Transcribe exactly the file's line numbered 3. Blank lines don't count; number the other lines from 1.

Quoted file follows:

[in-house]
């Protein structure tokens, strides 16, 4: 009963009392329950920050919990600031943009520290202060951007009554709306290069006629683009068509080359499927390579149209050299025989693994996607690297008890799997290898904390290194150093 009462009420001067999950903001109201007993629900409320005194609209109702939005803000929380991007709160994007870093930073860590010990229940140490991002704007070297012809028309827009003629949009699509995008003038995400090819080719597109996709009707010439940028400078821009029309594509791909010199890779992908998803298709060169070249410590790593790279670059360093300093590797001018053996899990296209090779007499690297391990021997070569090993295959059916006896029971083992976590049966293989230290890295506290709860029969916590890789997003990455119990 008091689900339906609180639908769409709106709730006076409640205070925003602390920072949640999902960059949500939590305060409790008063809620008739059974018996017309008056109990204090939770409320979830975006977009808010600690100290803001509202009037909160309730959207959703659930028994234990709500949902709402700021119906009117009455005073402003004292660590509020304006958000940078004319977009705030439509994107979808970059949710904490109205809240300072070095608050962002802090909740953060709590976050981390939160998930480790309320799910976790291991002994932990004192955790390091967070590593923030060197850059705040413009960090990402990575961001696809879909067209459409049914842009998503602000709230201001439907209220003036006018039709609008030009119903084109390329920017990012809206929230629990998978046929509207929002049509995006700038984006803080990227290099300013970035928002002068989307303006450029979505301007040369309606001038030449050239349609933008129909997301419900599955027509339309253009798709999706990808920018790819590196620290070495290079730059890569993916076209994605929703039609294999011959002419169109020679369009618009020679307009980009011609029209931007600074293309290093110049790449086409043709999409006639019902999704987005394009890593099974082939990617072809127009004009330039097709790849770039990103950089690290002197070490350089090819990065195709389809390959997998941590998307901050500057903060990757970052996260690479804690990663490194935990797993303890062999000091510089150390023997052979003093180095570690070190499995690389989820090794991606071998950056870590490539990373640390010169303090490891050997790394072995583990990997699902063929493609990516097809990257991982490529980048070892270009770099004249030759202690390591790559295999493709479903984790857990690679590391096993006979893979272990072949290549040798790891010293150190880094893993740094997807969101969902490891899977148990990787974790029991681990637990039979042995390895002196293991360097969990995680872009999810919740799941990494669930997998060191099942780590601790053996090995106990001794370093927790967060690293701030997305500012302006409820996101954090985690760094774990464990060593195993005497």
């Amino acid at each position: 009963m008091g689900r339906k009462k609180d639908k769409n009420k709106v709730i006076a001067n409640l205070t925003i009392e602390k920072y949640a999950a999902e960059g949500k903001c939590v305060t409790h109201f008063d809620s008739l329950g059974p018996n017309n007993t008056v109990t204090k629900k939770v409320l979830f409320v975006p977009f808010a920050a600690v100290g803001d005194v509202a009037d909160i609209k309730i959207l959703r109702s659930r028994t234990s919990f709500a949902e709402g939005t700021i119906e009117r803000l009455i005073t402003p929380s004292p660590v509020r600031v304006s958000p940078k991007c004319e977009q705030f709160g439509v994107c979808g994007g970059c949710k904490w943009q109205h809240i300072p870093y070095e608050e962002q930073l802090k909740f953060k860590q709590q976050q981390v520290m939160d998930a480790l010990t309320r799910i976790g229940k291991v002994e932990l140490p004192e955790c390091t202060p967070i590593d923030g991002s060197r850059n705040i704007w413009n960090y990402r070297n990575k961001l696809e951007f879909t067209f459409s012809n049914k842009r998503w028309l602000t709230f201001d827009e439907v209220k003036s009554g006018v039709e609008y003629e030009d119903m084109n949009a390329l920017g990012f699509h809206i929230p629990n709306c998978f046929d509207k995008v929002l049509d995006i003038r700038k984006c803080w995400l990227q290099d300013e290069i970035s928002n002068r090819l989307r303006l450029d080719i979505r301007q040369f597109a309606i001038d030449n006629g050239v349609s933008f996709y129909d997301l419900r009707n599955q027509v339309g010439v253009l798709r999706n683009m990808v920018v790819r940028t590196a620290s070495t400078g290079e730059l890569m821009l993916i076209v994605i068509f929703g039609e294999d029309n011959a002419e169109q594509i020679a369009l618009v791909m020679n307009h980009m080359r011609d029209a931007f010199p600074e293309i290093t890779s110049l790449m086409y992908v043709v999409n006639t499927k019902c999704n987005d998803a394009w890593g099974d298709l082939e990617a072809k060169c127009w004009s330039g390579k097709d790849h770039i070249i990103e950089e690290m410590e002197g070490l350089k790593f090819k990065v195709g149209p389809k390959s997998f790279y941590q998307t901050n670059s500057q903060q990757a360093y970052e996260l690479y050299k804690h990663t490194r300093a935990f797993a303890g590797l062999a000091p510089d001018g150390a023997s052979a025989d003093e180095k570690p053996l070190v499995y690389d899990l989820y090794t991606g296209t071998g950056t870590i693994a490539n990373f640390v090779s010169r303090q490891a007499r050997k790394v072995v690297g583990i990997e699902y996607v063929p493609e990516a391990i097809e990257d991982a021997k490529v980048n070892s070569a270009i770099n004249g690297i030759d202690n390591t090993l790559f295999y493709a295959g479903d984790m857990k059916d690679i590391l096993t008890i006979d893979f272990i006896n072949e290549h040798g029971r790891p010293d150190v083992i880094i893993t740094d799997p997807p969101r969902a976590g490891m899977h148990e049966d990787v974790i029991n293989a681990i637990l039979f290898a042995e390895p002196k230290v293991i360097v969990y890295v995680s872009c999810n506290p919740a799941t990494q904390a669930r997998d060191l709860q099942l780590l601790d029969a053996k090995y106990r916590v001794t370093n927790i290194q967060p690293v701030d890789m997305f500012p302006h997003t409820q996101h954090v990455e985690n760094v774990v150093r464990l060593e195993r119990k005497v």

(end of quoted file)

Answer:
């Amino acid at each position: 009963m008091g689900r339906k009462k609180d639908k769409n009420k709106v709730i006076a001067n409640l205070t925003i009392e602390k920072y949640a999950a999902e960059g949500k903001c939590v305060t409790h109201f008063d809620s008739l329950g059974p018996n017309n007993t008056v109990t204090k629900k939770v409320l979830f409320v975006p977009f808010a920050a600690v100290g803001d005194v509202a009037d909160i609209k309730i959207l959703r109702s659930r028994t234990s919990f709500a949902e709402g939005t700021i119906e009117r803000l009455i005073t402003p929380s004292p660590v509020r600031v304006s958000p940078k991007c004319e977009q705030f709160g439509v994107c979808g994007g970059c949710k904490w943009q109205h809240i300072p870093y070095e608050e962002q930073l802090k909740f953060k860590q709590q976050q981390v520290m939160d998930a480790l010990t309320r799910i976790g229940k291991v002994e932990l140490p004192e955790c390091t202060p967070i590593d923030g991002s060197r850059n705040i704007w413009n960090y990402r070297n990575k961001l696809e951007f879909t067209f459409s012809n049914k842009r998503w028309l602000t709230f201001d827009e439907v209220k003036s009554g006018v039709e609008y003629e030009d119903m084109n949009a390329l920017g990012f699509h809206i929230p629990n709306c998978f046929d509207k995008v929002l049509d995006i003038r700038k984006c803080w995400l990227q290099d300013e290069i970035s928002n002068r090819l989307r303006l450029d080719i979505r301007q040369f597109a309606i001038d030449n006629g050239v349609s933008f996709y129909d997301l419900r009707n599955q027509v339309g010439v253009l798709r999706n683009m990808v920018v790819r940028t590196a620290s070495t400078g290079e730059l890569m821009l993916i076209v994605i068509f929703g039609e294999d029309n011959a002419e169109q594509i020679a369009l618009v791909m020679n307009h980009m080359r011609d029209a931007f010199p600074e293309i290093t890779s110049l790449m086409y992908v043709v999409n006639t499927k019902c999704n987005d998803a394009w890593g099974d298709l082939e990617a072809k060169c127009w004009s330039g390579k097709d790849h770039i070249i990103e950089e690290m410590e002197g070490l350089k790593f090819k990065v195709g149209p389809k390959s997998f790279y941590q998307t901050n670059s500057q903060q990757a360093y970052e996260l690479y050299k804690h990663t490194r300093a935990f797993a303890g590797l062999a000091p510089d001018g150390a023997s052979a025989d003093e180095k570690p053996l070190v499995y690389d899990l989820y090794t991606g296209t071998g950056t870590i693994a490539n990373f640390v090779s010169r303090q490891a007499r050997k790394v072995v690297g583990i990997e699902y996607v063929p493609e990516a391990i097809e990257d991982a021997k490529v980048n070892s070569a270009i770099n004249g690297i030759d202690n390591t090993l790559f295999y493709a295959g479903d984790m857990k059916d690679i590391l096993t008890i006979d893979f272990i006896n072949e290549h040798g029971r790891p010293d150190v083992i880094i893993t740094d799997p997807p969101r969902a976590g490891m899977h148990e049966d990787v974790i029991n293989a681990i637990l039979f290898a042995e390895p002196k230290v293991i360097v969990y890295v995680s872009c999810n506290p919740a799941t990494q904390a669930r997998d060191l709860q099942l780590l601790d029969a053996k090995y106990r916590v001794t370093n927790i290194q967060p690293v701030d890789m997305f500012p302006h997003t409820q996101h954090v990455e985690n760094v774990v150093r464990l060593e195993r119990k005497v």